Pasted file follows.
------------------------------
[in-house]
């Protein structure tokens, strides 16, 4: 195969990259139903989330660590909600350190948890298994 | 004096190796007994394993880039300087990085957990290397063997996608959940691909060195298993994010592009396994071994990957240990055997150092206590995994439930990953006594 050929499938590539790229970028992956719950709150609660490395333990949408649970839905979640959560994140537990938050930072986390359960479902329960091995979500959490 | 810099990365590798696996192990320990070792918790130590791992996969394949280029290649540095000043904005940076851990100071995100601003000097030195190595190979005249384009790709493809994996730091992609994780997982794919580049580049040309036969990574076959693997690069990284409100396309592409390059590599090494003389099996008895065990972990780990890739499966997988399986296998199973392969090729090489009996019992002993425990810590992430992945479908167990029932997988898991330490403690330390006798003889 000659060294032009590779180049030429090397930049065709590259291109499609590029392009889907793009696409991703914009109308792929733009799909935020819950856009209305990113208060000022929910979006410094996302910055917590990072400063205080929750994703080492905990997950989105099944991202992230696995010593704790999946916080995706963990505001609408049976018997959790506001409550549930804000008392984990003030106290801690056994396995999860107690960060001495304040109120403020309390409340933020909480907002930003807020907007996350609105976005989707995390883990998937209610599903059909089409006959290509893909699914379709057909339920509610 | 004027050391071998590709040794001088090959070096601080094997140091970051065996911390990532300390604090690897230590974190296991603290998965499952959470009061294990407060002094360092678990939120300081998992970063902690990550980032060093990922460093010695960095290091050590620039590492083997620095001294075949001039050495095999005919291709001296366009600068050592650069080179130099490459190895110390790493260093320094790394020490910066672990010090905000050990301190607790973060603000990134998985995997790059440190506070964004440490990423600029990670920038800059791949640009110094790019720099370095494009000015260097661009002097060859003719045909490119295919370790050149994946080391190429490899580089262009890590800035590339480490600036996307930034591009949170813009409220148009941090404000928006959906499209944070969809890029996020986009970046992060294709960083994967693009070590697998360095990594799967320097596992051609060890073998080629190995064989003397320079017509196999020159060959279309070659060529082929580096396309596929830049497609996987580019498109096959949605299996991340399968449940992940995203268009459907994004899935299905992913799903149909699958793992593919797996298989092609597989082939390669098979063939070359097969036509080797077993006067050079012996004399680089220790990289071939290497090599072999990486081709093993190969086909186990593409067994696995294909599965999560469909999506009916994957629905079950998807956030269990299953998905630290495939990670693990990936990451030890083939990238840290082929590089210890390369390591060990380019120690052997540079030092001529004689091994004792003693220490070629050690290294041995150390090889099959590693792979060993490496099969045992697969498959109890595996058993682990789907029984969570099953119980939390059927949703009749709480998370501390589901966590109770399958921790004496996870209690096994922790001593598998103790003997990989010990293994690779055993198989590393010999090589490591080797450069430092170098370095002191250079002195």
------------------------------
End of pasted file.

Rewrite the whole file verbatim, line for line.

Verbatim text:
[in-house]
């Protein structure tokens, strides 16, 4: 195969990259139903989330660590909600350190948890298994 | 004096190796007994394993880039300087990085957990290397063997996608959940691909060195298993994010592009396994071994990957240990055997150092206590995994439930990953006594 050929499938590539790229970028992956719950709150609660490395333990949408649970839905979640959560994140537990938050930072986390359960479902329960091995979500959490 | 810099990365590798696996192990320990070792918790130590791992996969394949280029290649540095000043904005940076851990100071995100601003000097030195190595190979005249384009790709493809994996730091992609994780997982794919580049580049040309036969990574076959693997690069990284409100396309592409390059590599090494003389099996008895065990972990780990890739499966997988399986296998199973392969090729090489009996019992002993425990810590992430992945479908167990029932997988898991330490403690330390006798003889 000659060294032009590779180049030429090397930049065709590259291109499609590029392009889907793009696409991703914009109308792929733009799909935020819950856009209305990113208060000022929910979006410094996302910055917590990072400063205080929750994703080492905990997950989105099944991202992230696995010593704790999946916080995706963990505001609408049976018997959790506001409550549930804000008392984990003030106290801690056994396995999860107690960060001495304040109120403020309390409340933020909480907002930003807020907007996350609105976005989707995390883990998937209610599903059909089409006959290509893909699914379709057909339920509610 | 004027050391071998590709040794001088090959070096601080094997140091970051065996911390990532300390604090690897230590974190296991603290998965499952959470009061294990407060002094360092678990939120300081998992970063902690990550980032060093990922460093010695960095290091050590620039590492083997620095001294075949001039050495095999005919291709001296366009600068050592650069080179130099490459190895110390790493260093320094790394020490910066672990010090905000050990301190607790973060603000990134998985995997790059440190506070964004440490990423600029990670920038800059791949640009110094790019720099370095494009000015260097661009002097060859003719045909490119295919370790050149994946080391190429490899580089262009890590800035590339480490600036996307930034591009949170813009409220148009941090404000928006959906499209944070969809890029996020986009970046992060294709960083994967693009070590697998360095990594799967320097596992051609060890073998080629190995064989003397320079017509196999020159060959279309070659060529082929580096396309596929830049497609996987580019498109096959949605299996991340399968449940992940995203268009459907994004899935299905992913799903149909699958793992593919797996298989092609597989082939390669098979063939070359097969036509080797077993006067050079012996004399680089220790990289071939290497090599072999990486081709093993190969086909186990593409067994696995294909599965999560469909999506009916994957629905079950998807956030269990299953998905630290495939990670693990990936990451030890083939990238840290082929590089210890390369390591060990380019120690052997540079030092001529004689091994004792003693220490070629050690290294041995150390090889099959590693792979060993490496099969045992697969498959109890595996058993682990789907029984969570099953119980939390059927949703009749709480998370501390589901966590109770399958921790004496996870209690096994922790001593598998103790003997990989010990293994690779055993198989590393010999090589490591080797450069430092170098370095002191250079002195």